Louisa van den Bergh of Lulubaby shares her advice on maintaining that coveted ‘pregnancy glow’ for the whole nine months
Whether you are constantly tired or feeling better than ever, we all do pregnant – and the various stages of pregnancy – differently. In the first session of our antenatal courses at Lulubaby, we take a little time to focus on you, on how you are feeling and how you can enhance your health in the crucial months and weeks before your baby is born. Here’s our advice:
It goes without saying that what you put inside your body will have an impact on how you are feeling. For most mothers-to-be, it is common sense – having a varied diet with plenty of protein and slow-releasing carbs will make you feel more energised than a convenience diet of ready-meals and sugary snacks. Nothing new there. But did you know that eating a diet rich in oily fish (or at the very least supplementing with important omegas) can also have a positive impact on your mood? And research has shown that, when taken with zinc, omegas can actually help reduce the chance of you developing postnatal depression. In other words, oily fish is good for your mental wellbeing as well as physical.
In addition, make sure you have enough calcium and iron in your diet. Your baby will be taking calcium from you as it grows and your blood volume will be rapidly increasing (peaking at 40% higher than normal), diluting your blood cells, which is why pregnant women are more susceptible to anaemia. It can be tricky to maintain a balanced diet, particularly if you are still working, so consider taking a quality supplement, such as the Zita West Vital Essence pregnancy multivitamins and DHA capsules (from £15.50, zitawest.com).
Keep on moving
Studies have shown that babies born to mothers who have exercised during pregnancy have babies with healthier heart rates and, naturally, being fit will help you cope during labour. It is important to listen to your body and take advice from your doctor, as there are several circumstances where exercise is inadvisable. In addition, relaxin (the hormone that helps to widen the cervix during labour) can make you more prone to injury, so be prudent! In any case, strenuous exercise is not to be recommended – you don’t want to divert blood flow from your baby to your skeletal muscles. The general guidance is that you should be able to carry on a conversation (even if a little puffed out) when exercising.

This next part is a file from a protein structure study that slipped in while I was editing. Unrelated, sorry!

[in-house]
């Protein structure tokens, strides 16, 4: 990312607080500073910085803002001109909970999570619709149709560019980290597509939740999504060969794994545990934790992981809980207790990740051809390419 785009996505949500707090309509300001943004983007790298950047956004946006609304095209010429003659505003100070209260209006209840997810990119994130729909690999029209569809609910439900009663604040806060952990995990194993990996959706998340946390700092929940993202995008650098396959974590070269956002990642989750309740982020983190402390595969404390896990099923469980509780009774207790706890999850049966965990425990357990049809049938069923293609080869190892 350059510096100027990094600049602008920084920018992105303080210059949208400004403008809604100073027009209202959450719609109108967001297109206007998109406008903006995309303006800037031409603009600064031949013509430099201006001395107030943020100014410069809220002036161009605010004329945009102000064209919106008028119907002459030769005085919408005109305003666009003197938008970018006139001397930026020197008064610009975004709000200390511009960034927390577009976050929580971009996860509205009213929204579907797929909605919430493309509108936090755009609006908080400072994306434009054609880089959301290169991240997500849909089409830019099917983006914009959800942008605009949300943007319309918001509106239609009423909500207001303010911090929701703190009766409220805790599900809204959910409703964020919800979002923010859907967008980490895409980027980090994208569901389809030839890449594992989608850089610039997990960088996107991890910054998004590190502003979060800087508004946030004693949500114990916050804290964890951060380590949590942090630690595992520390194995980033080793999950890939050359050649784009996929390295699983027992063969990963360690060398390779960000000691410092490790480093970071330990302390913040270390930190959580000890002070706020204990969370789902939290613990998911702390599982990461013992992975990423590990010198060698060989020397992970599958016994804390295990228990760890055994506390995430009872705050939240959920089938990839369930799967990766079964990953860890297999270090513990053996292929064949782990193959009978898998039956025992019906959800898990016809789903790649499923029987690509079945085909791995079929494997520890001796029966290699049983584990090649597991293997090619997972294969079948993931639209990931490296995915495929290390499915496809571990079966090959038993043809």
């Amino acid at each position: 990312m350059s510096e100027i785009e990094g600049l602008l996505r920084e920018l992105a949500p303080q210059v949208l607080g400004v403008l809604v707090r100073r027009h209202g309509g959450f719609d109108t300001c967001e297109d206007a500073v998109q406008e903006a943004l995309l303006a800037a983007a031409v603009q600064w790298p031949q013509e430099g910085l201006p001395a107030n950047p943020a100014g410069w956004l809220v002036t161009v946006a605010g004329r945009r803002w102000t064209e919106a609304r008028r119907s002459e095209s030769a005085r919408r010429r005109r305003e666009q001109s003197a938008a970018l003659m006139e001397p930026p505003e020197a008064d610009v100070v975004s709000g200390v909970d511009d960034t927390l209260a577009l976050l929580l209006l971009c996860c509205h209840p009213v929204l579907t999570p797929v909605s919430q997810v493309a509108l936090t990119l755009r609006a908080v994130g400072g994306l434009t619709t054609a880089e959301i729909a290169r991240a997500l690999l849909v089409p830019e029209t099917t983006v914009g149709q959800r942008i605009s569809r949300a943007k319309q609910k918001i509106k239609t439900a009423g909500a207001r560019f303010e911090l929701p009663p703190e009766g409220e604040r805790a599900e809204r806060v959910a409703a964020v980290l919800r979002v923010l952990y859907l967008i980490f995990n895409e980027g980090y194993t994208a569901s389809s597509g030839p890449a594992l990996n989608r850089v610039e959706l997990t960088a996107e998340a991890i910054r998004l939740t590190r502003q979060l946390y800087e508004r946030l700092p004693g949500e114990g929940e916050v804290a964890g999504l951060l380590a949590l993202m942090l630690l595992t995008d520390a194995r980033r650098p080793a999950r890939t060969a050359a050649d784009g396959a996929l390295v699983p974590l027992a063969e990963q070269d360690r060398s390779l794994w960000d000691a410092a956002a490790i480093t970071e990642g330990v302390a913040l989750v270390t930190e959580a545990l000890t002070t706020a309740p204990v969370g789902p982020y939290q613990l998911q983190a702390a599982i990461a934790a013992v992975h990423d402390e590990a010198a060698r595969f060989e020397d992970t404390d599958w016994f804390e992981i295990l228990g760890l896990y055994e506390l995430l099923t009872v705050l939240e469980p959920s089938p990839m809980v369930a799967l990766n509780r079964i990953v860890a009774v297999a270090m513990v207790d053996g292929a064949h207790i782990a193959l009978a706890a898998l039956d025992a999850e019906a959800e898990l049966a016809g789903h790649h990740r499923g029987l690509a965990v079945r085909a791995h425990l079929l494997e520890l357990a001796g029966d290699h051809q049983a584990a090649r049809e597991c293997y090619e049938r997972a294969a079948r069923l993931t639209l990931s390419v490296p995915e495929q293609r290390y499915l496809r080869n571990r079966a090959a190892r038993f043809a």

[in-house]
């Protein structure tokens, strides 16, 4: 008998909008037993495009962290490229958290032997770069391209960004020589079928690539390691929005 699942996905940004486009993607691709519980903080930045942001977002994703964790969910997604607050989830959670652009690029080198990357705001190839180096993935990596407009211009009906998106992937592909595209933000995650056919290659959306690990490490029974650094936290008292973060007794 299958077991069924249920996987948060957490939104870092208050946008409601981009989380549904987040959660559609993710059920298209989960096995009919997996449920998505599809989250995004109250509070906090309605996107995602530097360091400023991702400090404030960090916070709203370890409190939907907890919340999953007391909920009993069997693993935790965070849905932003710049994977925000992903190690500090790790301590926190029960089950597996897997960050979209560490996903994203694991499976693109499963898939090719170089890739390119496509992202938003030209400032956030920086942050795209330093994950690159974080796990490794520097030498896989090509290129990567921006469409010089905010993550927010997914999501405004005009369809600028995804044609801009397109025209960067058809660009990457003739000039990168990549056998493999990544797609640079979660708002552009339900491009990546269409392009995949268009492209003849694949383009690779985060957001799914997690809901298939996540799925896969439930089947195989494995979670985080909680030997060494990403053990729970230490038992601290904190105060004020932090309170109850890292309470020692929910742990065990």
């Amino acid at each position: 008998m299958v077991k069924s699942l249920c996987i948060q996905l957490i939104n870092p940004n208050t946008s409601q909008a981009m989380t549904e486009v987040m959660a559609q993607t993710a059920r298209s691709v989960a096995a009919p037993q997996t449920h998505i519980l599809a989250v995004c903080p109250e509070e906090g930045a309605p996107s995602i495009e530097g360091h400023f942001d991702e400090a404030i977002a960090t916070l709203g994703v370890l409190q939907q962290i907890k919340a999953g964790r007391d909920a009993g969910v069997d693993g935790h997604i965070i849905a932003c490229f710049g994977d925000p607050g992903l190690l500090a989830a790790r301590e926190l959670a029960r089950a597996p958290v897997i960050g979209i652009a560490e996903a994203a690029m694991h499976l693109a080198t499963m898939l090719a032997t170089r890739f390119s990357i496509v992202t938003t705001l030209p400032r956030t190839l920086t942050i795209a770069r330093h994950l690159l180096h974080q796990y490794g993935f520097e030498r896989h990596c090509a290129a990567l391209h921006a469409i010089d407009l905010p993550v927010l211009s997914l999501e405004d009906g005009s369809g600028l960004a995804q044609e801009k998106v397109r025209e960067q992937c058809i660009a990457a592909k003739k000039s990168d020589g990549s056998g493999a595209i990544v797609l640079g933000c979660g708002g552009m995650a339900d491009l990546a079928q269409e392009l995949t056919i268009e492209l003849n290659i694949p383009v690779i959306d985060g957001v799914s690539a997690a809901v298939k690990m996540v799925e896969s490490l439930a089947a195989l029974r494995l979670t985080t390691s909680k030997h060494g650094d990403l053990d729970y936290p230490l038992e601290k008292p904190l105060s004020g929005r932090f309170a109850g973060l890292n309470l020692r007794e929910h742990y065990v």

In addition, yoga and Pilates are wonderful for strengthening and relaxing the body. Try Tara Lee’s pregnancy yoga classes at The Life Centre, Notting Hill (thelifecentre.com).
Work your inner strength
This is one subject where we are happy to be bossy! We urge our mums to make time for pelvic floor exercises. These will pay off, as they help prevent both incontinence and prolapses (yep, that’s as bad as it sounds – where your internal organs collapse and eventually slide down the vagina) and they will definitely improve your sex life. (For more information about maintaining a healthy pelvic floor, check out page 99.) As for your perineum, in order to help prevent tearing and episiotomy, try massaging it with oil (from 34 weeks) or have a crack with the Epi-no (epi-no.com), an internal device which can be gently blown up in order to stretch those tissues, making them less likely to tear on the big day.
Alternative therapies can be a great way to encourage you to truly relax. You could try deep breathing: focus on your breath, slow it down and make every breath deep and meaningful. Another technique is visualisation; try imagining a beautiful place, whether that is a garden, beach or somewhere special to you. Imagine every detail – the sounds, smells and sights. It can really encourage peace and calm at what can be a very busy and stressful time in your life. Also consider downloading a mindfulness app or reading a book. Even just taking a few deep breaths at flashpoints during the day can make you feel a whole lot calmer.
Put a pin in it
Many of our mums-to-be find acupuncture to be one of the most successful treatments for general wellbeing. More research needs to be done, but some studies have shown acupuncture to help alleviate morning sickness, reduce back and pelvic girdle pain, improve sleep, help to turn breech babies and even reduce the second stage of labour. Wow. In addition, it can help de-stress and re-energise – perfect! Try pregnancy experts Justine Hankin (justinehankinacupuncture.co.uk) or Emma Cannon (emmacannon.co.uk).
Manage chronic pain
Many pregnant women think that having a sore back is to be expected – yes, it is commonplace, but that doesn’t mean it should be endured. If you do find that your back is playing up, consider seeing an osteopath for treatment. Often back pain and pelvic girdle pain can be treated and you will receive tips on how to avoid it in the future. Try Kane and Ross (kaneandross.co.uk) and Fulham Osteopaths (fulhamosteopaths.co.uk).
It really is worth taking time to look after yourself; whether that means uncluttering your diary, putting more thought into your diet, or booking that course of acupuncture. Birth and new motherhood is difficult enough, but if you are healthy when entering this next chapter, you will recover and cope more easily with all that having a new little one entails.